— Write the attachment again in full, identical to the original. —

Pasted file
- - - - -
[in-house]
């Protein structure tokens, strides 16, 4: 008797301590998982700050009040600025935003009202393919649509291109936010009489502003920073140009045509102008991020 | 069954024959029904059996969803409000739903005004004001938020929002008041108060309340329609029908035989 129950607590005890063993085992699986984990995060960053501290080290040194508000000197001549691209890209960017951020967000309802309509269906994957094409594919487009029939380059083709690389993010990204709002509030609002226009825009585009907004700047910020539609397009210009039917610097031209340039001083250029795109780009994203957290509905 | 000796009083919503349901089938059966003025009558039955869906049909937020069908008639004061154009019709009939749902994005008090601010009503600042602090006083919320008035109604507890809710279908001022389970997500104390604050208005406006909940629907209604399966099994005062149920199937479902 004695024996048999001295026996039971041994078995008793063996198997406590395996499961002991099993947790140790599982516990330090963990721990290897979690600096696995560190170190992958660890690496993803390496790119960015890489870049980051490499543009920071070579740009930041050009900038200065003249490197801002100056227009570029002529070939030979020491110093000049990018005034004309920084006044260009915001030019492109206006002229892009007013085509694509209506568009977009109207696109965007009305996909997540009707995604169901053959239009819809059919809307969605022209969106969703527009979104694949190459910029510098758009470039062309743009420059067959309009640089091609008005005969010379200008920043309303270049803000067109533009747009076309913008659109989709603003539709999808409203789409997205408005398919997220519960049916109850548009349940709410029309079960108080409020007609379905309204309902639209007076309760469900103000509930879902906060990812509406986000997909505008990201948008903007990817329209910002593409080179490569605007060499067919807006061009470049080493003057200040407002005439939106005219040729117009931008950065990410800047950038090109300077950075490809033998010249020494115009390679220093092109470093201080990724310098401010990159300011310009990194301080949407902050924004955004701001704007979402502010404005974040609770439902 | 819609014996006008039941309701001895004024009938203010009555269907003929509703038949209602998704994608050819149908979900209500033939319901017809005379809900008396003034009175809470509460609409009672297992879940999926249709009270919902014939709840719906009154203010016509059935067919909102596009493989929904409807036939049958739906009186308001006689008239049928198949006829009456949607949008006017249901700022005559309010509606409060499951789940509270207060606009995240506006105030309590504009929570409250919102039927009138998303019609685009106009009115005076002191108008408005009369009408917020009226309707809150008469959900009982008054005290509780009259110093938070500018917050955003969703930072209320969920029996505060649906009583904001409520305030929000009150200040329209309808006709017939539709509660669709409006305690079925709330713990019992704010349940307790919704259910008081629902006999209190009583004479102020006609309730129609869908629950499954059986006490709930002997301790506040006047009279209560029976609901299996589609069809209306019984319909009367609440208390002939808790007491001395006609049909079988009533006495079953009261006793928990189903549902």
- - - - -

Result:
[in-house]
């Protein structure tokens, strides 16, 4: 008797301590998982700050009040600025935003009202393919649509291109936010009489502003920073140009045509102008991020 | 069954024959029904059996969803409000739903005004004001938020929002008041108060309340329609029908035989 129950607590005890063993085992699986984990995060960053501290080290040194508000000197001549691209890209960017951020967000309802309509269906994957094409594919487009029939380059083709690389993010990204709002509030609002226009825009585009907004700047910020539609397009210009039917610097031209340039001083250029795109780009994203957290509905 | 000796009083919503349901089938059966003025009558039955869906049909937020069908008639004061154009019709009939749902994005008090601010009503600042602090006083919320008035109604507890809710279908001022389970997500104390604050208005406006909940629907209604399966099994005062149920199937479902 004695024996048999001295026996039971041994078995008793063996198997406590395996499961002991099993947790140790599982516990330090963990721990290897979690600096696995560190170190992958660890690496993803390496790119960015890489870049980051490499543009920071070579740009930041050009900038200065003249490197801002100056227009570029002529070939030979020491110093000049990018005034004309920084006044260009915001030019492109206006002229892009007013085509694509209506568009977009109207696109965007009305996909997540009707995604169901053959239009819809059919809307969605022209969106969703527009979104694949190459910029510098758009470039062309743009420059067959309009640089091609008005005969010379200008920043309303270049803000067109533009747009076309913008659109989709603003539709999808409203789409997205408005398919997220519960049916109850548009349940709410029309079960108080409020007609379905309204309902639209007076309760469900103000509930879902906060990812509406986000997909505008990201948008903007990817329209910002593409080179490569605007060499067919807006061009470049080493003057200040407002005439939106005219040729117009931008950065990410800047950038090109300077950075490809033998010249020494115009390679220093092109470093201080990724310098401010990159300011310009990194301080949407902050924004955004701001704007979402502010404005974040609770439902 | 819609014996006008039941309701001895004024009938203010009555269907003929509703038949209602998704994608050819149908979900209500033939319901017809005379809900008396003034009175809470509460609409009672297992879940999926249709009270919902014939709840719906009154203010016509059935067919909102596009493989929904409807036939049958739906009186308001006689008239049928198949006829009456949607949008006017249901700022005559309010509606409060499951789940509270207060606009995240506006105030309590504009929570409250919102039927009138998303019609685009106009009115005076002191108008408005009369009408917020009226309707809150008469959900009982008054005290509780009259110093938070500018917050955003969703930072209320969920029996505060649906009583904001409520305030929000009150200040329209309808006709017939539709509660669709409006305690079925709330713990019992704010349940307790919704259910008081629902006999209190009583004479102020006609309730129609869908629950499954059986006490709930002997301790506040006047009279209560029976609901299996589609069809209306019984319909009367609440208390002939808790007491001395006609049909079988009533006495079953009261006793928990189903549902």